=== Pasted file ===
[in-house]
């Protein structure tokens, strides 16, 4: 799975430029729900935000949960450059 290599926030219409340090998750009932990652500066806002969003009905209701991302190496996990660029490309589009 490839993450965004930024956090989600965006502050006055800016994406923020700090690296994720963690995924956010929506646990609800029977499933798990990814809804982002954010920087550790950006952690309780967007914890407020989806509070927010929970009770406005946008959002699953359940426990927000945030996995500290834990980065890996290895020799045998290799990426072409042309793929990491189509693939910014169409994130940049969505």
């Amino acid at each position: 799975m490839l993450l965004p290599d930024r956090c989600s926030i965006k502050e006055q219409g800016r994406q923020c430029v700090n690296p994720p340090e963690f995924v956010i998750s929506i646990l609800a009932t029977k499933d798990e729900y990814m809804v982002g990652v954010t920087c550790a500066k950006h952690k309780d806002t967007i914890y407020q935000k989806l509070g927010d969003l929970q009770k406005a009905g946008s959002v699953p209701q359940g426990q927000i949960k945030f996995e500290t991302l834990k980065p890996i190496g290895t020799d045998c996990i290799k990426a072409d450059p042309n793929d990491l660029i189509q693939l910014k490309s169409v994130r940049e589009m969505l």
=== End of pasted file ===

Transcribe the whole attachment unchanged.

[in-house]
């Protein structure tokens, strides 16, 4: 799975430029729900935000949960450059 290599926030219409340090998750009932990652500066806002969003009905209701991302190496996990660029490309589009 490839993450965004930024956090989600965006502050006055800016994406923020700090690296994720963690995924956010929506646990609800029977499933798990990814809804982002954010920087550790950006952690309780967007914890407020989806509070927010929970009770406005946008959002699953359940426990927000945030996995500290834990980065890996290895020799045998290799990426072409042309793929990491189509693939910014169409994130940049969505």
């Amino acid at each position: 799975m490839l993450l965004p290599d930024r956090c989600s926030i965006k502050e006055q219409g800016r994406q923020c430029v700090n690296p994720p340090e963690f995924v956010i998750s929506i646990l609800a009932t029977k499933d798990e729900y990814m809804v982002g990652v954010t920087c550790a500066k950006h952690k309780d806002t967007i914890y407020q935000k989806l509070g927010d969003l929970q009770k406005a009905g946008s959002v699953p209701q359940g426990q927000i949960k945030f996995e500290t991302l834990k980065p890996i190496g290895t020799d045998c996990i290799k990426a072409d450059p042309n793929d990491l660029i189509q693939l910014k490309s169409v994130r940049e589009m969505l």